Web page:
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3

This effect can be achieved by drawing the blood in two layers. The bottom layer is the black border and the top layer is the red blood. Note that actual "layers" are not required, as long as the drops can draw in two phases, all black, followed by all red. Each droplet draws its shape as a black sprite. Then after all black shapes are drawn, they each draw ...


3

You absolutely can combine them! Many 3D games contain an image for the characters body and one for the head, and some combine the two for a single texture for the entire a model. Here's an example of a whole head's texture: Also check out this PDF if you'd like to learn more about texture mapping in general.


2

The first formula you mentioned is not suitable for the result you want to achieve. I suggest the following formula instead: float3 n = abs(input.normal.xyz); float2 tileUV = float2(dot(n, input.pos3D.zxx), dot(-n, input.pos3D.yzy)); The n vector basically selects the side of the cube, as exactly one coordinate is 1, the others are ...


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To apply different textures based on height the general method is to, in a pixel shader; Find the height of the geometry at the current pixel position. Perform a texture lookup on the heightmap that defines the geometry or just find the position of the current geometry as you would for lighting and find the y component. Supply your shader with some kind ...


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You get the black boxes because you have to enable blending in OpenGL: glEnable(GL_BLEND); glBlendFunc(GL_SRC_ALPHA, GL_ONE_MINUS_SRC_ALPHA); This because the textures drawn by Slick have transparency.


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Well, i'd probably start by taking a look at the blender unwrapping code, since blender is some open souce flavor; it appears to start here: https://developer.blender.org/diffusion/B/browse/master/source/blender/editors/uvedit/uvedit_unwrap_ops.c I know the have a "pack lightmaps" command in their uv unwrap menu, but I wasn't able to locate it in unknown ...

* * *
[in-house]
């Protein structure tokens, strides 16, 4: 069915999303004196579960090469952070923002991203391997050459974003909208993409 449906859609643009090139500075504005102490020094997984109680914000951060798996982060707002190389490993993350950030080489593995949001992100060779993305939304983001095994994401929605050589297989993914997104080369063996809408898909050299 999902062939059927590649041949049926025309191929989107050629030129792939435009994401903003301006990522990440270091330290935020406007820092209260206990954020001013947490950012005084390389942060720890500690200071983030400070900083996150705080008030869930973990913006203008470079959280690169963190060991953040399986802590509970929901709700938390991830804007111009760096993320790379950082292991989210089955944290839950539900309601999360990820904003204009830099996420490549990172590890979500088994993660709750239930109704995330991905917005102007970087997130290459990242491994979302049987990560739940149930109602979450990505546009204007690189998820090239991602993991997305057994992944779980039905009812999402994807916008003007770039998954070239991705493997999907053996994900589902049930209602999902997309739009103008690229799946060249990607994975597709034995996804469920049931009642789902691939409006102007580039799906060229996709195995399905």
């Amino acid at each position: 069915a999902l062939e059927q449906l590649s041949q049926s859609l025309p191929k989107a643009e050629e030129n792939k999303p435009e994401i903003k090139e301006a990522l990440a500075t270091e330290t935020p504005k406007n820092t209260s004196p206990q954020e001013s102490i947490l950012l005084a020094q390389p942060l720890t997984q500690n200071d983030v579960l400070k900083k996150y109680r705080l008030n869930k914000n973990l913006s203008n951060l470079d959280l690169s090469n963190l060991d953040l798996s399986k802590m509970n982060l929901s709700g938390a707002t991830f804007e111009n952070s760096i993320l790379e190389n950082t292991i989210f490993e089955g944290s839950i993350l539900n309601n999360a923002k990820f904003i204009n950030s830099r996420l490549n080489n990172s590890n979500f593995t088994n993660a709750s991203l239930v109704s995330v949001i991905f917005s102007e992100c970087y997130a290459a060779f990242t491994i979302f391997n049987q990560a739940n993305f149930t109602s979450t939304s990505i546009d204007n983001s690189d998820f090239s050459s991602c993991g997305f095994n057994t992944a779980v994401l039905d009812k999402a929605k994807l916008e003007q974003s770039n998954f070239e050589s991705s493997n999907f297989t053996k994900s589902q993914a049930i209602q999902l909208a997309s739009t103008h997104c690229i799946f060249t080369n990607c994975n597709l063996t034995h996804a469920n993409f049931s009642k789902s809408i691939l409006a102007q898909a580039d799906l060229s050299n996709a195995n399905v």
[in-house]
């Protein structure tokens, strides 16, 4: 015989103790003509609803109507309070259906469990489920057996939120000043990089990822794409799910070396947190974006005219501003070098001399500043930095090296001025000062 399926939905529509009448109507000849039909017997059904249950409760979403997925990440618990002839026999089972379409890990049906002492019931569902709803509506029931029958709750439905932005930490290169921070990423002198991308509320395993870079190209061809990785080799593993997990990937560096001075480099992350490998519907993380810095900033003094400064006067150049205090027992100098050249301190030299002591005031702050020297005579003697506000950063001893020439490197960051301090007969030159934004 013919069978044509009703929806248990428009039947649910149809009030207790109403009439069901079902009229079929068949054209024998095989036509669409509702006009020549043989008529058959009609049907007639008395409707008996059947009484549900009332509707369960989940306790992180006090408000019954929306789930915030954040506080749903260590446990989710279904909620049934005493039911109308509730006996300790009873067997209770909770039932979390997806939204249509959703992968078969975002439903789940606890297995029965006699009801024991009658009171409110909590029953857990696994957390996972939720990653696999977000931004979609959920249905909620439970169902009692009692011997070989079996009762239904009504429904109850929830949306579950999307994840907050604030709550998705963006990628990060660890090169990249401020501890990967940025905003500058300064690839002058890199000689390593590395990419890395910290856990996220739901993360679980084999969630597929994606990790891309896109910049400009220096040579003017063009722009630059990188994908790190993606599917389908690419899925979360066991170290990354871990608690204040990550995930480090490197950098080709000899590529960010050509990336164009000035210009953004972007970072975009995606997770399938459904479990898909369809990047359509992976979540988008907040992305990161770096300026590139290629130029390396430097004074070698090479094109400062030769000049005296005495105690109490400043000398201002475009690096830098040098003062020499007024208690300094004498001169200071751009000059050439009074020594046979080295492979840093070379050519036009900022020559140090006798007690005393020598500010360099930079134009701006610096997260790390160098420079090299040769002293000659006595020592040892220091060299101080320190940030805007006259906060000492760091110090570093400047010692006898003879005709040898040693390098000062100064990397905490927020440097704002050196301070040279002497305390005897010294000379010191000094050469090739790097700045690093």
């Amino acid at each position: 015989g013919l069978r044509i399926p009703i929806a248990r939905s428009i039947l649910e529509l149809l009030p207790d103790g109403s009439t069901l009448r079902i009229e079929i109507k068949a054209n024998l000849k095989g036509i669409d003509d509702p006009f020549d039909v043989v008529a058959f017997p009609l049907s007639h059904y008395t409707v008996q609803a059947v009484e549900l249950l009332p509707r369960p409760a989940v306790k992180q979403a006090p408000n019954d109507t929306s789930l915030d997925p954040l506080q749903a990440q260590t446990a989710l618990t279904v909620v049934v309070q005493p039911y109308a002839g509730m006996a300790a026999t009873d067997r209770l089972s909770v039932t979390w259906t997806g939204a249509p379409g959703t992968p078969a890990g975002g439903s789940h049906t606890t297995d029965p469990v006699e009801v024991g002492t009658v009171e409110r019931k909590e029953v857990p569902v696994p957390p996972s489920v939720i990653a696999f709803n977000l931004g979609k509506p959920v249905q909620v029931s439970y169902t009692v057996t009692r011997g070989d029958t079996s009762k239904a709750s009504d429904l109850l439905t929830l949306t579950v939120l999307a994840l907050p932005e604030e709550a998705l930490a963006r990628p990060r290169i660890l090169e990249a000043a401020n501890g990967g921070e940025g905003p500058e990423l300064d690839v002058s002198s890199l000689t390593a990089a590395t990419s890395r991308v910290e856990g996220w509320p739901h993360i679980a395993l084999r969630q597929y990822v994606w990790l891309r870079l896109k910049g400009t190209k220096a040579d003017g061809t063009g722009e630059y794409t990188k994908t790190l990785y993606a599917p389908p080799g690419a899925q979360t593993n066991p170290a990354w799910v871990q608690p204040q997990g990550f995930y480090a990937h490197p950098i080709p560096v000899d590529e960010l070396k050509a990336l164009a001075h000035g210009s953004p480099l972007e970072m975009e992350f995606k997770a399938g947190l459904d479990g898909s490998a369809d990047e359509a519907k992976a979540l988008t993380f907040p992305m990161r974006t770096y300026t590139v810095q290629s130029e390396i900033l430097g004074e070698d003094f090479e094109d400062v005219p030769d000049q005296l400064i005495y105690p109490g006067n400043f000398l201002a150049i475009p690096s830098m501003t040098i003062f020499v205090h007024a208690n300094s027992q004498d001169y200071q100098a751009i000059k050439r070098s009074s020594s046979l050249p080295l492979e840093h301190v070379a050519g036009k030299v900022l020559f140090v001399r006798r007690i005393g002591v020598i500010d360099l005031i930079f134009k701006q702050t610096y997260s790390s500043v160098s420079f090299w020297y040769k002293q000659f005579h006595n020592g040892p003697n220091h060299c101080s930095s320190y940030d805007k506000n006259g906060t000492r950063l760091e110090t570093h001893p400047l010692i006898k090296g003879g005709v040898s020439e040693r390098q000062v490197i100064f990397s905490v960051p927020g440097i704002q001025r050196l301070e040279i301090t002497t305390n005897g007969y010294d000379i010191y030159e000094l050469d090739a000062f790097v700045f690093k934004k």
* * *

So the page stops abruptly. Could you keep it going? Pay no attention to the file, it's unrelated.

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i do believe changing the color would be much less resource intensive, however the performance depends more on the number of different textures used. check out this article for a few good bits of ingenuity when it comes to managing textures and performance http://www.gamasutra.com/view/feature/131768/understanding_and_using_opengl_.php?print=1 my take ...


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If you look closer - it is not border of(each) blood drops - it is a border of all blood-red area. And I think the border was added actually after rendering blood to look cartoonish. This could be post processing effect just as well as shader. It should not be difficult to implement edge-detection algorithm (plus you know the color you are looking for).


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I found out that the access violation was a bug in SDL that only happens in some drivers (intel graphics in my case) if I use SDL_RENDERER_SOFTWARE instead of SDL_RENDERER_ACCELERATED it works, so it is pretty much depending on your graphics card and its drivers.


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How do I know how to map lets say (3,4) to (u,v)? First of all, your assumption is wrong. You don't transform position coordinates to uv coordinates, your vertice already has a uv coordinate. Like the following: Where (100,125) is the position of the first vertex (in pixels) and (0,0) is the UV coordinate. Mapping that point to the texture is a ...



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